Kayla Greenwell was there finishing up her lunch. She’s is a volunteer from Americorps. She said she helps put Brooks' ideas into motion.

“Sometimes it'll be him and I and a few other people just sitting around the table,” Greenwell said, “talking about what we'd like to do or what we'd like to see being done in the community. And then Rick goes, ‘Well, I know someone who knows someone, who knows someone. Let's get this started.’

Rick said he originally thought people would come into the station when they got off the train, but the opposite is what actually happens.

“Now what we find is people don't know when the train is going to arrive here,” Brooks explained. “And they often have a lot of time to spend, sometimes two or three hours waiting for Amtrak to arrive.”

This gives Brooks an opportunity to meet more people as he tells them about the city.

After leaving the station, we hopped into his 2008 Chevy Silverado, one he explains is much bigger than his former Chevy S-10. Brooks said he relies on it to haul things around town, mostly distributing items for one of his nonprofits.

“I'm going to drive you by here and show you one of the things that I just love about Princeton. See this house here,” he said, “Now guess what they have in the front yard.”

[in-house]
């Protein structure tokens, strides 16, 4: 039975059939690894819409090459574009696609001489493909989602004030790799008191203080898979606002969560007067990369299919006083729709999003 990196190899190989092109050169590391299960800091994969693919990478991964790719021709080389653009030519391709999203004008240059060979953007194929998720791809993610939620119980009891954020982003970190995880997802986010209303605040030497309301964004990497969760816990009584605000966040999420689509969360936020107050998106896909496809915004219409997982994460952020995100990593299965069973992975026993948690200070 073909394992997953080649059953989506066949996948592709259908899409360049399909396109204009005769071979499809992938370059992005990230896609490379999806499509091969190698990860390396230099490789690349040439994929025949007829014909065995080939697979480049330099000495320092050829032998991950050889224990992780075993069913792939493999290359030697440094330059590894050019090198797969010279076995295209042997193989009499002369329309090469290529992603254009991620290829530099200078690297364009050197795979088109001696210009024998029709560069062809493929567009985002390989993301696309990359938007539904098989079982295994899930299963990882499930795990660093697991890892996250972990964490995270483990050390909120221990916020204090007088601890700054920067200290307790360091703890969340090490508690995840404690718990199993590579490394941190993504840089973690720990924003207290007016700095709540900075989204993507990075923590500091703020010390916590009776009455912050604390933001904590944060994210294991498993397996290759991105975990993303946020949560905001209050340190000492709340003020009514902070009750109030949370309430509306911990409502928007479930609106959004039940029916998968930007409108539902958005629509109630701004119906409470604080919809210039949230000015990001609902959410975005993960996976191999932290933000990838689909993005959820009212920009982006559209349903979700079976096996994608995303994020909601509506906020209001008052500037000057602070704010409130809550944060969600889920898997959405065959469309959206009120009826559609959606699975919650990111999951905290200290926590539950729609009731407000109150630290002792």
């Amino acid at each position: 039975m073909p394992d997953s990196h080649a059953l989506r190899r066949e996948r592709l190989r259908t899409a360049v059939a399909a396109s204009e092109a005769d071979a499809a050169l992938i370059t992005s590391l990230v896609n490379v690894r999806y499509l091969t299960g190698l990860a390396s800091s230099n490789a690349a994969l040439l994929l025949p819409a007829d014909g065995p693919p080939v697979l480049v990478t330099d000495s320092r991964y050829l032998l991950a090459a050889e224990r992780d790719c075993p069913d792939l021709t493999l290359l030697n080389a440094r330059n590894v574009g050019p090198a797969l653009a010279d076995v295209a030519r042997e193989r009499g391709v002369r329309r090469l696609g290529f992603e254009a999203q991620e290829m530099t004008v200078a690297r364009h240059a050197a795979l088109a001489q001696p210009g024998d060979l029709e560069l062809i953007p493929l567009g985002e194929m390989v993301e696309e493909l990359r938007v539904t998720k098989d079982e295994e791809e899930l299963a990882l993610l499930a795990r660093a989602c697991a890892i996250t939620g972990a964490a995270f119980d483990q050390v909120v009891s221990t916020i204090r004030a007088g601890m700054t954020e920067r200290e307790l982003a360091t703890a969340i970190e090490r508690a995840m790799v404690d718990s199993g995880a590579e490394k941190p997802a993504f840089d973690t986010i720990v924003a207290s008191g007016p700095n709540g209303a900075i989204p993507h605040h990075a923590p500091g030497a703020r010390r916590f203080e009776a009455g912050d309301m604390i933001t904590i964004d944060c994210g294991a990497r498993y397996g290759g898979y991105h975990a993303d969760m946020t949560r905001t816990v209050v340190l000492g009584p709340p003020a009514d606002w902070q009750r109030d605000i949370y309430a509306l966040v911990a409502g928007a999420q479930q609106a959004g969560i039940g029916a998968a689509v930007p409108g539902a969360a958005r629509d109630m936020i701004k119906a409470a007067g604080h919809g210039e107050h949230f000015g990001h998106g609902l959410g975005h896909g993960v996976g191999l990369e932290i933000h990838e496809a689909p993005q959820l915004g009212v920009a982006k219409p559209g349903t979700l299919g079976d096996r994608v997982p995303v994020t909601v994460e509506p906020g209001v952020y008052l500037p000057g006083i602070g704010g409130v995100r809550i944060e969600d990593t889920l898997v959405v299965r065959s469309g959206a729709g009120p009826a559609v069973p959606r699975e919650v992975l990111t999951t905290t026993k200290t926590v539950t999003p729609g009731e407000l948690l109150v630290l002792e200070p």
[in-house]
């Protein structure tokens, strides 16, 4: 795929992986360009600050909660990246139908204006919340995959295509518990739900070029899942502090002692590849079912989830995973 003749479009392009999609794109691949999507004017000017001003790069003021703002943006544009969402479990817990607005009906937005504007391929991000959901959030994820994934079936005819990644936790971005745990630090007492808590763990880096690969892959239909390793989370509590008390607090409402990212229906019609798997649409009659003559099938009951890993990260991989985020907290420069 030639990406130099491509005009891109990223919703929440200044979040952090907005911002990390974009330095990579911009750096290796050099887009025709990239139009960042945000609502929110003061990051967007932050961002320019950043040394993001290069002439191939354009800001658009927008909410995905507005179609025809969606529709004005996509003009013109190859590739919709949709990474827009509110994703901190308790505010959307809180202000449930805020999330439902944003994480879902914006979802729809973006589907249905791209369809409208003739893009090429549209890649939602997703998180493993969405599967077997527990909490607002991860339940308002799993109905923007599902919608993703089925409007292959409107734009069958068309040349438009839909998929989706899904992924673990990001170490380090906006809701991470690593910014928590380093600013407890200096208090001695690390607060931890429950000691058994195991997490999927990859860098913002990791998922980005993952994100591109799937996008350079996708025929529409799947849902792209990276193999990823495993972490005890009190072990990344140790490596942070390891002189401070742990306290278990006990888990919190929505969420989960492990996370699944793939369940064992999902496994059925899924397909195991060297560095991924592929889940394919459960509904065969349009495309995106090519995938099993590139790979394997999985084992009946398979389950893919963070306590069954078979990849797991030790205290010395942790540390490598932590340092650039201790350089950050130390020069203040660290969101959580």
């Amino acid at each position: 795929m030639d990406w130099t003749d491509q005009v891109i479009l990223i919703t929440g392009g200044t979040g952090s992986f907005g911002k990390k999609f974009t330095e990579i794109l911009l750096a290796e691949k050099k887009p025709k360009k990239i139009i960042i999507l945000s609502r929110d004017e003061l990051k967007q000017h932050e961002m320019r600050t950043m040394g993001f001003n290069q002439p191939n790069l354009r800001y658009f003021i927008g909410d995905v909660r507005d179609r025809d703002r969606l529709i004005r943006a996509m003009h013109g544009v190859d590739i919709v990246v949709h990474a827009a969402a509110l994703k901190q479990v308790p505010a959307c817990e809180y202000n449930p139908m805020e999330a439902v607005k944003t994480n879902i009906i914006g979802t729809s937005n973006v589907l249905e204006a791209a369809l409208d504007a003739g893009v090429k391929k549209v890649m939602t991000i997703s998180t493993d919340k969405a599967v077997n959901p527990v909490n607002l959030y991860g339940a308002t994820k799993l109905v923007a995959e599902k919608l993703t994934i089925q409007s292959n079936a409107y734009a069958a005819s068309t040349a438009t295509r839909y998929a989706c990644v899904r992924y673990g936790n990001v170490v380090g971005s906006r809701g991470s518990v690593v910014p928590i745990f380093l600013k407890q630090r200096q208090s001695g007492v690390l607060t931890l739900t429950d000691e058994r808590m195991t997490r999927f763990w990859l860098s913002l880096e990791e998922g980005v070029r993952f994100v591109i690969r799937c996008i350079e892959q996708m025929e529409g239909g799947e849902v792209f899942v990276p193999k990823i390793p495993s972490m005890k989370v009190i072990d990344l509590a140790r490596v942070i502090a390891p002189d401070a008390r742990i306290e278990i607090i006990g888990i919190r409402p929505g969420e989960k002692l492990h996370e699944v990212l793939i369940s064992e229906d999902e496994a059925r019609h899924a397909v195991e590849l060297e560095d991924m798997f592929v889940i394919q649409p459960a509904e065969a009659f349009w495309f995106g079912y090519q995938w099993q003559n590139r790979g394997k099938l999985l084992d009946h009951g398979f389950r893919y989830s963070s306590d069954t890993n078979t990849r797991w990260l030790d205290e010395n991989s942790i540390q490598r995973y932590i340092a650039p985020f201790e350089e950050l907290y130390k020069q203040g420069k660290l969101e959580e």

A pollinator garden, lights outlining the yard, and a few small windmills were front and center. A tree in the middle of the yard had a sign with a quote from David Orr. But Brooks was trying to point out the box with books in it, one of the Little Free Libraries.

A Little Free Library sitting in front of a Princeton home.
Yvonne Boose
A Little Free Library sitting in front of a Princeton home.

His nonprofit, Midwest Partners, has several projects in the works. One is called the Bike Place, an organization that sells and donates bicycles in the community and other places.

“For every bike that we rescue, repair and sell. We give away too, and we've done about 2200 bicycles,” Brooks explained.

But what motivates Brooks to do all that he does? He summed it up during a conversation he had with his partner at The Bike Place, Mark Hamilton.

“I think part of the story here is how people find each other who want to do things for people other than themselves,” Brooks explained.

And Hamilton agrees.

“You know, that's why we do it,” Hamilton said. “So I mean, you know, we're not in it to make a retirement fund. We just do it, because there's a need.”

Stories of how people in cities, towns, regions across the country are contributing to their communities … uniting them. With all the talk of democracy under threat, America Amplified, WNIJ and public media stations across the nation wanted to see what was working.

America Amplified is a CPB-funded initiative to support community engaged journalism in public media.

Yvonne covers artistic, cultural, and spiritual expressions in the COVID-19 era. This could include how members of community cultural groups are finding creative and innovative ways to enrich their personal lives through these expressions individually and within the context of their larger communities. Boose is a recent graduate of the Illinois Media School and returns to journalism after a career in the corporate world.